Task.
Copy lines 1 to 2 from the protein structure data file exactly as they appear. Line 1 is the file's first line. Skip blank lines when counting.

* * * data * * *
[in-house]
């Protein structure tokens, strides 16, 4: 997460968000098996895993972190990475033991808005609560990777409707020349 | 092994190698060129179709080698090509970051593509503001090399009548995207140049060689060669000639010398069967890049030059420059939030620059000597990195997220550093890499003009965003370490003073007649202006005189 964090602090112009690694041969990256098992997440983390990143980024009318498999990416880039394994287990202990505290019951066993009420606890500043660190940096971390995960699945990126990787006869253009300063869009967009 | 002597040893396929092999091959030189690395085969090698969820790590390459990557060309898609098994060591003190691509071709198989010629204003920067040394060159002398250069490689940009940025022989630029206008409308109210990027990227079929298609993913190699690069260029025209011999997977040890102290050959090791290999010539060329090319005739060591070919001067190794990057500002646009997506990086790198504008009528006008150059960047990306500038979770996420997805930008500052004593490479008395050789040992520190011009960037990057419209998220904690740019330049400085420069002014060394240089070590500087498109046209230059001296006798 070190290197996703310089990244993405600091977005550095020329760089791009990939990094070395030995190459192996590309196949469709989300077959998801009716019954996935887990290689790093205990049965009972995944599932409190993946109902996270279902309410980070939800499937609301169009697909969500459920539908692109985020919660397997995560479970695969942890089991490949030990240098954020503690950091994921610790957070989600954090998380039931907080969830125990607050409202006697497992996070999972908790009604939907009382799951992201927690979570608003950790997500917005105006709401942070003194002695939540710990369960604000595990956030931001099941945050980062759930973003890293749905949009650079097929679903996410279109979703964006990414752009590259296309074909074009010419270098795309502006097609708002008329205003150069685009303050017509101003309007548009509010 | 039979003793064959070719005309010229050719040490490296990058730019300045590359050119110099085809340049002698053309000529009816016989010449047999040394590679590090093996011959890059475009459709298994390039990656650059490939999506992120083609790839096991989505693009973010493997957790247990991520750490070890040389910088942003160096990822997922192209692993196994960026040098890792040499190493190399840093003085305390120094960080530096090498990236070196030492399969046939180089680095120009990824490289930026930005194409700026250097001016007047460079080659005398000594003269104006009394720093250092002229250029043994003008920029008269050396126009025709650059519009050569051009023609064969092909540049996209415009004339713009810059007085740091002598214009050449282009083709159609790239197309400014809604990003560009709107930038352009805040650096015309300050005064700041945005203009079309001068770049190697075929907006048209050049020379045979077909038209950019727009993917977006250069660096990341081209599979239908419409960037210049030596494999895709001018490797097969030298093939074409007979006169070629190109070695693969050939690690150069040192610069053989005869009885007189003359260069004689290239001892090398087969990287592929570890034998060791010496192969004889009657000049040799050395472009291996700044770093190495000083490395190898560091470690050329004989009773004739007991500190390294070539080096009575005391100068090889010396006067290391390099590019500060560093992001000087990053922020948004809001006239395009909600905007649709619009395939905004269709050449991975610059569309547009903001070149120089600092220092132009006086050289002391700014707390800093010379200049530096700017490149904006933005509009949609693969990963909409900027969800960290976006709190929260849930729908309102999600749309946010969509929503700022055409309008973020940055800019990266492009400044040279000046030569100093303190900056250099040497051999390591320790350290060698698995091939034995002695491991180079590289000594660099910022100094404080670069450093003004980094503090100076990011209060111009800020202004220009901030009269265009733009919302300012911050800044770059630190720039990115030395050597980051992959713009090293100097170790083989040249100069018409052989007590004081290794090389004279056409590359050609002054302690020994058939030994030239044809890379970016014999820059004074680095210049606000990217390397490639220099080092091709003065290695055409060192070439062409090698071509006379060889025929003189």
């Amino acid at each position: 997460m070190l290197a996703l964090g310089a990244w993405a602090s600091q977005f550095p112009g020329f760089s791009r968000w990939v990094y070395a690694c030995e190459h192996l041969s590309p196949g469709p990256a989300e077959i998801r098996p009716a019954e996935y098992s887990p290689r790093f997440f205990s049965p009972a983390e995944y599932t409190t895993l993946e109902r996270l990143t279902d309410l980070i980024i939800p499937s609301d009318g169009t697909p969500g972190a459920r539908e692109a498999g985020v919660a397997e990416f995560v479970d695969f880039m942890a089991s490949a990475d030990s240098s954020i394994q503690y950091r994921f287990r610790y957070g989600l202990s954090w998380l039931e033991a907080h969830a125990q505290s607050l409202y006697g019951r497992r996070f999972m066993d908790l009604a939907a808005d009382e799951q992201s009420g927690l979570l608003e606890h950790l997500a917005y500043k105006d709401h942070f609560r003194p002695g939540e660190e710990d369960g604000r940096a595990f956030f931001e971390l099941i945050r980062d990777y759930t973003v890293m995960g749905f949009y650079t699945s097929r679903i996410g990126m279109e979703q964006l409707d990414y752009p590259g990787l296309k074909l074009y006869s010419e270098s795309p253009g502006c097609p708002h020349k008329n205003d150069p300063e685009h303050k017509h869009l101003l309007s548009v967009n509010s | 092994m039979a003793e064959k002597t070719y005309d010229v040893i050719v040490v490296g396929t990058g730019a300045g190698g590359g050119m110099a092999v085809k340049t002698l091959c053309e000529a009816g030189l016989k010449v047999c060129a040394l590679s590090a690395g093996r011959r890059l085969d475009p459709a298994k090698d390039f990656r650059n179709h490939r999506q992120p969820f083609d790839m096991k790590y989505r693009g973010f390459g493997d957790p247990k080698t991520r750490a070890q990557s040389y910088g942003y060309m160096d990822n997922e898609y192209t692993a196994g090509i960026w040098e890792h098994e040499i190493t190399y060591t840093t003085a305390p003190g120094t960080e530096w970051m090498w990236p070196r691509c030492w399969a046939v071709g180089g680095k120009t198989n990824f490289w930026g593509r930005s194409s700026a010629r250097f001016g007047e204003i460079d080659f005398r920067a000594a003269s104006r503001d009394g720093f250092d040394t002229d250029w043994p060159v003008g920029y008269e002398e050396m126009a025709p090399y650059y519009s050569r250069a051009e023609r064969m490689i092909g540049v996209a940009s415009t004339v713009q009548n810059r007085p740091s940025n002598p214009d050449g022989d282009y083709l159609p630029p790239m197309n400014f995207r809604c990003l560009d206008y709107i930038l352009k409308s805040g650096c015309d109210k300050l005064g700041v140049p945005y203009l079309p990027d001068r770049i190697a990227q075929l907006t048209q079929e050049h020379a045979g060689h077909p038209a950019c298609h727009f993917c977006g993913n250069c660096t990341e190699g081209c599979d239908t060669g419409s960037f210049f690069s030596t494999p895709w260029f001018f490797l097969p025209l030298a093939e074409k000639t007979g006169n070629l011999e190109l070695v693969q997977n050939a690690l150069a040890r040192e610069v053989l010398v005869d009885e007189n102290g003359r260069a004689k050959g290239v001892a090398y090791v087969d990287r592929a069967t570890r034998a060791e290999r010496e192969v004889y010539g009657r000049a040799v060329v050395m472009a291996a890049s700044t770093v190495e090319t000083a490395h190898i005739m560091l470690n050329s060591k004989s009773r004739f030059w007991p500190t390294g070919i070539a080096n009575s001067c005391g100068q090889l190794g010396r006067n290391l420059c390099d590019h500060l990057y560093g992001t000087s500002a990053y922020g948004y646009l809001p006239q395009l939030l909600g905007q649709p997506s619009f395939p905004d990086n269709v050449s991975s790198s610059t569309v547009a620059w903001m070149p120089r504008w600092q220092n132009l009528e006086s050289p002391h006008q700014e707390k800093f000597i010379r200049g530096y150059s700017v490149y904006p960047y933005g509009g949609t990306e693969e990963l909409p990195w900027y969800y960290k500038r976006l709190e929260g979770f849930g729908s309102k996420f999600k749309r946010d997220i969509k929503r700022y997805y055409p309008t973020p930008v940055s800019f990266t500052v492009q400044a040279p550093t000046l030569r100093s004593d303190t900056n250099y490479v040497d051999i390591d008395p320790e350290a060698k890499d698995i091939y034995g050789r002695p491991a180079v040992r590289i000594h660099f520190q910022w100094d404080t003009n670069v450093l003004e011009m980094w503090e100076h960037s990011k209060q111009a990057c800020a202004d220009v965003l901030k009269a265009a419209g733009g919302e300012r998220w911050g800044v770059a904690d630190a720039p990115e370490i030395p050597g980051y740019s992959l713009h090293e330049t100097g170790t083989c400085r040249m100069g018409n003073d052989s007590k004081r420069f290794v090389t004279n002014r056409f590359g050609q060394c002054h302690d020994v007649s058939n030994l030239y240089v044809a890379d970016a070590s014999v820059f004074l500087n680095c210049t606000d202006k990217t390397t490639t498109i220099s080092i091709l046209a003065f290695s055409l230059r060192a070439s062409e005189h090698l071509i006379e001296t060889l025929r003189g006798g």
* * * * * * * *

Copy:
[in-house]
């Protein structure tokens, strides 16, 4: 997460968000098996895993972190990475033991808005609560990777409707020349 | 092994190698060129179709080698090509970051593509503001090399009548995207140049060689060669000639010398069967890049030059420059939030620059000597990195997220550093890499003009965003370490003073007649202006005189 964090602090112009690694041969990256098992997440983390990143980024009318498999990416880039394994287990202990505290019951066993009420606890500043660190940096971390995960699945990126990787006869253009300063869009967009 | 002597040893396929092999091959030189690395085969090698969820790590390459990557060309898609098994060591003190691509071709198989010629204003920067040394060159002398250069490689940009940025022989630029206008409308109210990027990227079929298609993913190699690069260029025209011999997977040890102290050959090791290999010539060329090319005739060591070919001067190794990057500002646009997506990086790198504008009528006008150059960047990306500038979770996420997805930008500052004593490479008395050789040992520190011009960037990057419209998220904690740019330049400085420069002014060394240089070590500087498109046209230059001296006798 070190290197996703310089990244993405600091977005550095020329760089791009990939990094070395030995190459192996590309196949469709989300077959998801009716019954996935887990290689790093205990049965009972995944599932409190993946109902996270279902309410980070939800499937609301169009697909969500459920539908692109985020919660397997995560479970695969942890089991490949030990240098954020503690950091994921610790957070989600954090998380039931907080969830125990607050409202006697497992996070999972908790009604939907009382799951992201927690979570608003950790997500917005105006709401942070003194002695939540710990369960604000595990956030931001099941945050980062759930973003890293749905949009650079097929679903996410279109979703964006990414752009590259296309074909074009010419270098795309502006097609708002008329205003150069685009303050017509101003309007548009509010 | 039979003793064959070719005309010229050719040490490296990058730019300045590359050119110099085809340049002698053309000529009816016989010449047999040394590679590090093996011959890059475009459709298994390039990656650059490939999506992120083609790839096991989505693009973010493997957790247990991520750490070890040389910088942003160096990822997922192209692993196994960026040098890792040499190493190399840093003085305390120094960080530096090498990236070196030492399969046939180089680095120009990824490289930026930005194409700026250097001016007047460079080659005398000594003269104006009394720093250092002229250029043994003008920029008269050396126009025709650059519009050569051009023609064969092909540049996209415009004339713009810059007085740091002598214009050449282009083709159609790239197309400014809604990003560009709107930038352009805040650096015309300050005064700041945005203009079309001068770049190697075929907006048209050049020379045979077909038209950019727009993917977006250069660096990341081209599979239908419409960037210049030596494999895709001018490797097969030298093939074409007979006169070629190109070695693969050939690690150069040192610069053989005869009885007189003359260069004689290239001892090398087969990287592929570890034998060791010496192969004889009657000049040799050395472009291996700044770093190495000083490395190898560091470690050329004989009773004739007991500190390294070539080096009575005391100068090889010396006067290391390099590019500060560093992001000087990053922020948004809001006239395009909600905007649709619009395939905004269709050449991975610059569309547009903001070149120089600092220092132009006086050289002391700014707390800093010379200049530096700017490149904006933005509009949609693969990963909409900027969800960290976006709190929260849930729908309102999600749309946010969509929503700022055409309008973020940055800019990266492009400044040279000046030569100093303190900056250099040497051999390591320790350290060698698995091939034995002695491991180079590289000594660099910022100094404080670069450093003004980094503090100076990011209060111009800020202004220009901030009269265009733009919302300012911050800044770059630190720039990115030395050597980051992959713009090293100097170790083989040249100069018409052989007590004081290794090389004279056409590359050609002054302690020994058939030994030239044809890379970016014999820059004074680095210049606000990217390397490639220099080092091709003065290695055409060192070439062409090698071509006379060889025929003189």